The Presbyterian Church (U.S.A.) voted yesterday to back off from a decision it made two years ago to pursue divestment from companies that profit from Israel's
involvement in the Palestinian territories.
The resolution, passed overwhelmingly at the church's general assembly in Birmingham, Ala., responded to outcries by some church members and Jews who accused the church of insensitivity to Israel. The resolution apologized for "the pain that this has caused" among "many members of the Jewish community and within our Presbyterian communion."
Church leaders said it still permitted divestment as a "last resort," but emphasized positive, not punitive, steps the church can take to support Middle East peace efforts.
The church also sought to reassure Palestinians by including in the resolution a call for an end to Israel's involvement in Gaza and the West Bank, along with criticism of the Israeli security wall where it encroaches on Palestinian territory and "fails to follow the legally recognized borders of Israel" before the 1967 war.
"The resolution makes clear that we're not targeting Israel, we're not abandoning our commitment to peacemaking, we're not abandoning the Palestinian Christians," said Jay Rock, coordinator for interfaith relations.
The Presbyterian Church never reached the point of divesting from companies that it said provided military equipment or technology for Israel to use in the territories. Church officials had begun to press four corporations - Caterpillar, ITT, Motorola and United Technologies. Divesting would have required a vote by the entire general assembly, which meets every two years.
Yesterday, the church's Peacemaking and International Issues Committee drafted the resolution after nearly 12 hours of testimony from church members and three invited guests, an American Jew, an American Muslim and a Palestinian Christian.
After a brief debate, the general assembly adopted the resolution, 483 to 28. The compromise mollified some Jewish leaders, who sent several representatives to lobby delegates.
"The divestment policy was a one-sided policy that focused only on the bad acts of Israel," said Mark J. Pelavin, director of the Commission on Interreligious Affairs of Reform Judaism, a Jewish leader who spoke to the panel. "One of the criticisms last time was they didn't hear American Jewish voices at all. To their credit, they reached out this time."
The national director of the Muslim Public Affairs Council, Salam al-Marayati, invited to represent a Muslim viewpoint, said he was disappointed at the retreat from divestment, because it was a nonviolent strategy to put pressure on Israel.
But Mr. Marayati said of the Presbyterians, "There's still a commitment to opposing the occupation, and I think that's the most important thing."
Mr. Pelavin and Mr. Marayati said they were pleased over the support for a "politically viable and secure Palestinian state alongside an equally viable and secure Israeli state, both of which have a right to exist."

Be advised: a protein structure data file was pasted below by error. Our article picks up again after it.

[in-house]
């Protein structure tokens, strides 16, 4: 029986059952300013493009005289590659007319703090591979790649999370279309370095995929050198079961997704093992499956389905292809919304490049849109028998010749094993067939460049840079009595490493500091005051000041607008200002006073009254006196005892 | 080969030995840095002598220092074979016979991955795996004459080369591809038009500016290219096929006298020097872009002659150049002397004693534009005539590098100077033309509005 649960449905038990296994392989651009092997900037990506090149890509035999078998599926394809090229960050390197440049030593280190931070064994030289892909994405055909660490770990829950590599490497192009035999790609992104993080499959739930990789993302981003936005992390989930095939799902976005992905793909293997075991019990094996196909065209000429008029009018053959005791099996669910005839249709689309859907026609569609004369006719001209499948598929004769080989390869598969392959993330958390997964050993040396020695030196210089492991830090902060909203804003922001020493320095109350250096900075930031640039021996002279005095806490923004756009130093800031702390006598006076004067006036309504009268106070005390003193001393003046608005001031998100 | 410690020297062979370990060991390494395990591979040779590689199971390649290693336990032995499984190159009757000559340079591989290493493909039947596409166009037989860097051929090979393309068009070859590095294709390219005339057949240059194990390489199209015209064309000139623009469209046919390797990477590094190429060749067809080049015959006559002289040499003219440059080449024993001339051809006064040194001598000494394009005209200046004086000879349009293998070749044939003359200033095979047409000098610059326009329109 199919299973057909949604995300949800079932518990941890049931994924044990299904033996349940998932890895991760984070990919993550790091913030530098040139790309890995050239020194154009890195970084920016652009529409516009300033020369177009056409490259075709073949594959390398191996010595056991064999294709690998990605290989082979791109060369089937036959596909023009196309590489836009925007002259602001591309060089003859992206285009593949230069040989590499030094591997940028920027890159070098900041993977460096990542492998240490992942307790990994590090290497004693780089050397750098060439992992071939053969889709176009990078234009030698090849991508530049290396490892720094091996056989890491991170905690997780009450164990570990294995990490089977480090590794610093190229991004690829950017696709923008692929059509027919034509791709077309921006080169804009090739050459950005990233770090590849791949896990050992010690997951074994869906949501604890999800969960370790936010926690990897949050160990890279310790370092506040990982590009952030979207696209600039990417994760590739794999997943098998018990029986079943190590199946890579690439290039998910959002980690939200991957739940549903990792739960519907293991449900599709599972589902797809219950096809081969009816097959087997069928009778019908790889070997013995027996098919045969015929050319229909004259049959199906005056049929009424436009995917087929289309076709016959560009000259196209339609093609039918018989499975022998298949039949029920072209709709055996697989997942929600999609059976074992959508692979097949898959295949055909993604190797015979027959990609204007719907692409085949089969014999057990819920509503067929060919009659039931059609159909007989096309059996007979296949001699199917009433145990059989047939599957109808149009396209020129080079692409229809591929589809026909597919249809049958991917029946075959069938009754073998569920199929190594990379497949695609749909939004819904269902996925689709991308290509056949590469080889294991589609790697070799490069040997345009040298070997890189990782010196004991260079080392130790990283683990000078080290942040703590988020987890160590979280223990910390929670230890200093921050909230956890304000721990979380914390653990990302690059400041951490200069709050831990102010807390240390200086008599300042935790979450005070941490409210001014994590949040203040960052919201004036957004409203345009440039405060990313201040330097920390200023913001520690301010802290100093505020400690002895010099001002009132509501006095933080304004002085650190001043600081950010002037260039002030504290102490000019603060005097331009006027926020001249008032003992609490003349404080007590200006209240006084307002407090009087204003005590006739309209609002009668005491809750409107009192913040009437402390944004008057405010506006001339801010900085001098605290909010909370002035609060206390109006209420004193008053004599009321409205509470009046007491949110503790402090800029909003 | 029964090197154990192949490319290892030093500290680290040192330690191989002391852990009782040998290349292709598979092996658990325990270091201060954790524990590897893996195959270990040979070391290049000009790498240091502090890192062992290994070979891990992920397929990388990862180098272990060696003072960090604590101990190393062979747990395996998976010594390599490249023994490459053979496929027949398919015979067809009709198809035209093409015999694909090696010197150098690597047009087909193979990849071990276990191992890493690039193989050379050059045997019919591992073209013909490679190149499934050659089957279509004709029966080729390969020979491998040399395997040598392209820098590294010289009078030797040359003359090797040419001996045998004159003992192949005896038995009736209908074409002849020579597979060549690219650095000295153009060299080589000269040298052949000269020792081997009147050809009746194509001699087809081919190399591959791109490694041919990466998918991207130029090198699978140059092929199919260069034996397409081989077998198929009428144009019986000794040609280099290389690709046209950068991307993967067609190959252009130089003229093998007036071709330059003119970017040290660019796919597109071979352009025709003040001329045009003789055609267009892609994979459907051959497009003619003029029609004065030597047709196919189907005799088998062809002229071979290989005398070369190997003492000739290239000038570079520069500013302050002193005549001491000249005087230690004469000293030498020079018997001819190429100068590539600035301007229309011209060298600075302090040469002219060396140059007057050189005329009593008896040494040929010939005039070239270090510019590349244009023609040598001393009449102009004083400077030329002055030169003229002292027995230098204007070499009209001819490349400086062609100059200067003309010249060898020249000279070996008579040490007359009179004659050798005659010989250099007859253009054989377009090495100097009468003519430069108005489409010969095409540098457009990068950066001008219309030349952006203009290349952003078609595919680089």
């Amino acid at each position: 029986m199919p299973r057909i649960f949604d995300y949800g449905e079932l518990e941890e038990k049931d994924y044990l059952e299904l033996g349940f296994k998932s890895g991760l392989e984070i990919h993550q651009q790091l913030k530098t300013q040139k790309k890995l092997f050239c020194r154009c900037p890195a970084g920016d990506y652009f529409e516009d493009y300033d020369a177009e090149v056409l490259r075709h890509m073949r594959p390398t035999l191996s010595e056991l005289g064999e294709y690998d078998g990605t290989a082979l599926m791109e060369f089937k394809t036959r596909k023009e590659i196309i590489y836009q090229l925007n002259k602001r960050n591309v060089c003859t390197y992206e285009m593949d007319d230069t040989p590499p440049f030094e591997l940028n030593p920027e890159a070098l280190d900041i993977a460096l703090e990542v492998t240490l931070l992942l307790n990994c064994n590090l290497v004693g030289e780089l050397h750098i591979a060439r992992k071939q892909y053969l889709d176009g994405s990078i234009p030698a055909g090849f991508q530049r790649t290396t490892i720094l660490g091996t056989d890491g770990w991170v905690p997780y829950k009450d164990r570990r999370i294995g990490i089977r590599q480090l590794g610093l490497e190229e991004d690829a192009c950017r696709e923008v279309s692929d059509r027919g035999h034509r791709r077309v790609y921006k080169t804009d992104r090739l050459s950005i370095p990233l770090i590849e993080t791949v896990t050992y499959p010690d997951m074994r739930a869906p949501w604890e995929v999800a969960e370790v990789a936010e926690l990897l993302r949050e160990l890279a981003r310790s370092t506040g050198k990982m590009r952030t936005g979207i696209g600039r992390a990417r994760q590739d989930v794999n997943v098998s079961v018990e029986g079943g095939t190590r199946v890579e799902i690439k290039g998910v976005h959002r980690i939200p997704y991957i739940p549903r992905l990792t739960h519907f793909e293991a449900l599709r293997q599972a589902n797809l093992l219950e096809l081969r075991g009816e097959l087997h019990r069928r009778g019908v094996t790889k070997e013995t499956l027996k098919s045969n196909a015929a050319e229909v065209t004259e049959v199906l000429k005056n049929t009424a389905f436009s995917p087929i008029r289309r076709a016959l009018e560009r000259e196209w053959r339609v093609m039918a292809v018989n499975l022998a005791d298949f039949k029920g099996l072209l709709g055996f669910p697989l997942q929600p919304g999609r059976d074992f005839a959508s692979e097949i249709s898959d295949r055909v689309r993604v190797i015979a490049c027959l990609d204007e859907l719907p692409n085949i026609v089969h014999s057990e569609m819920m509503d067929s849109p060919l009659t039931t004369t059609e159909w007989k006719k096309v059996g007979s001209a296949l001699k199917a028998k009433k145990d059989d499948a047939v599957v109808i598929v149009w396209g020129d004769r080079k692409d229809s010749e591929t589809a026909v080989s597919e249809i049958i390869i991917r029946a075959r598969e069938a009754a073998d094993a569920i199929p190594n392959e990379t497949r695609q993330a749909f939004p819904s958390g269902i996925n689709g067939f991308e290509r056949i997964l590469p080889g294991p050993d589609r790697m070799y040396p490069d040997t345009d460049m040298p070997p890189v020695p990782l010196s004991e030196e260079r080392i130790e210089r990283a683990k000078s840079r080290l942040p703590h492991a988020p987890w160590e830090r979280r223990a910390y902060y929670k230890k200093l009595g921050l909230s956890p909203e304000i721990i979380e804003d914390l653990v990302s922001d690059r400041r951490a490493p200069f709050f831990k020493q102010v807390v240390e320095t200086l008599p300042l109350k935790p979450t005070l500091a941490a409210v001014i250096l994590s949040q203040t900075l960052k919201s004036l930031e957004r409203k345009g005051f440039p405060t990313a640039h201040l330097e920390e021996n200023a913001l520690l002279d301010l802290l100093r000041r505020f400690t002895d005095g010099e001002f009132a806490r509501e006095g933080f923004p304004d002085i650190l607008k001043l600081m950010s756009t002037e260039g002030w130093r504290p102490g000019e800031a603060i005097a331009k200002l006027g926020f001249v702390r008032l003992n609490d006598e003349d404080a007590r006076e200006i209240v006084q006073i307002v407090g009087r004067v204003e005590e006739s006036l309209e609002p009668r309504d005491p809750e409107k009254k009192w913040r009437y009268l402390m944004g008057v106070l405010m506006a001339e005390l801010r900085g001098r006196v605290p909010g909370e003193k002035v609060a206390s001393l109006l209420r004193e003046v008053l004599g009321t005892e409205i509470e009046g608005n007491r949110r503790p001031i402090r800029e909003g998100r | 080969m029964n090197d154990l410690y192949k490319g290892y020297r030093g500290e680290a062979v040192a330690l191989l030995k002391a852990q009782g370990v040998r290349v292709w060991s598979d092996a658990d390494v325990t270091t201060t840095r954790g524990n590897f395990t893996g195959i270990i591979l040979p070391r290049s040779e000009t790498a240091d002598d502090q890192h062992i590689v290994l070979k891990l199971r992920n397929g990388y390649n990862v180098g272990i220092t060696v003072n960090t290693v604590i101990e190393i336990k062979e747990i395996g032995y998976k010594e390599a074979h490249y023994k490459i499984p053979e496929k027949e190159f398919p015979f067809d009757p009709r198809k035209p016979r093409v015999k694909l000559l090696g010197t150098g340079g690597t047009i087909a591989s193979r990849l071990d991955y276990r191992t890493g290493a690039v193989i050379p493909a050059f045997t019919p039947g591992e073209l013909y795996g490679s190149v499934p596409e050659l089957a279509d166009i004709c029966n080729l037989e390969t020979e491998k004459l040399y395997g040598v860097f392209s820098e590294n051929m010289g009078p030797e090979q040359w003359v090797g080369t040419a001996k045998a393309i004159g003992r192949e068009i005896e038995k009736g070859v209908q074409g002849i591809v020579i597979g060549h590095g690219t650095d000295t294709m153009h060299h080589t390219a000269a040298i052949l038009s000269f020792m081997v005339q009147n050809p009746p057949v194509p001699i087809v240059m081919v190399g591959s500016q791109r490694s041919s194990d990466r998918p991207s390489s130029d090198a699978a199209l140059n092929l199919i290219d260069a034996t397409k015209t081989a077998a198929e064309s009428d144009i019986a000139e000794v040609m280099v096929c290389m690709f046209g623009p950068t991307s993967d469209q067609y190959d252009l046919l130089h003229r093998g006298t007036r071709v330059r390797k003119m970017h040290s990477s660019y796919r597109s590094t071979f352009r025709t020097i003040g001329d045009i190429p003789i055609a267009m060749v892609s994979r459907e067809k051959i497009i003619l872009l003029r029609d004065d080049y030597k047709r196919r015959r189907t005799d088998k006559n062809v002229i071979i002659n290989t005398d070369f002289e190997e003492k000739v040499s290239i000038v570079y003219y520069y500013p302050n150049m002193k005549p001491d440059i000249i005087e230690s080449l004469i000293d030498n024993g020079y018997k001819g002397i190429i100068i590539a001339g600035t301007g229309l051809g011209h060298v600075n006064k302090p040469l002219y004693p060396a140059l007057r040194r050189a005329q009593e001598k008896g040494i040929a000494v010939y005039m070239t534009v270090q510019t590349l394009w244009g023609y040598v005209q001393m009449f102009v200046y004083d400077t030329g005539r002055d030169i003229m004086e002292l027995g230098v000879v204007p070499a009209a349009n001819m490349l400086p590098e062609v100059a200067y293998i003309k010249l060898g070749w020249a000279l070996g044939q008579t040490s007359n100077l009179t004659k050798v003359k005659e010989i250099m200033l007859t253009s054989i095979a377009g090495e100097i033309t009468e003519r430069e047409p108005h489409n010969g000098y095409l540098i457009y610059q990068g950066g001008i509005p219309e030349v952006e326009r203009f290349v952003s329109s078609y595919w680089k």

The Presbyterian Church (U.S.A.), with 2.3 million members, has close ties to Palestinian Christians and has long used divestment to communicate foreign policy positions.
The divestment vote in 2004 hurt relationships with many Jewish organizations that had long been allies on causes like civil liberties and the separation of church and state.
"Our relationships with our Jewish friends were severely strained," said James D. Berkley, director of Presbyterian Action, a conservative group affiliated with the Institute on Religion and Democracy in Washington. "We had congregations that had spent years making excellent relationships with local temples, and rabbis and pastors that were good friends. And suddenly, the rabbis were calling up and saying, 'What has the church done? I thought you were our friends.' "
The action on divestment prompted other Protestant churches to consider similar steps. The World Council of Churches urged its member churches last year to give serious consideration to divesting funds from Israel. The Church of England voted for divestment in February. But few others have followed suit.
Two years ago, divestment was a sleeper issue at the Presbyterian general assembly, passing without much controversy.
This time, opponents mounted a campaign. They put up a billboard on the highway from the airport to the convention center saying, "Divestment is not the way to peace."
They invited a former director of the Central Intelligence Agency, R. James Woolsey, a Presbyterian layman, to speak, and he said the divestment policy put the church "clearly on the side of theocratic, totalitarian, anti-Semitic, genocidal beliefs."
Advocates of divestment, including some American Jews and Israelis, worked the conference hallways. Jewish Voice for Peace, a liberal group, set up a table at the conference center and showed a documentary on Israeli military resisters, said a member, Judith Kolokoff of Seattle.
In the end, many delegates who spoke during the final debate said they saw the resolution as fair and even-handed.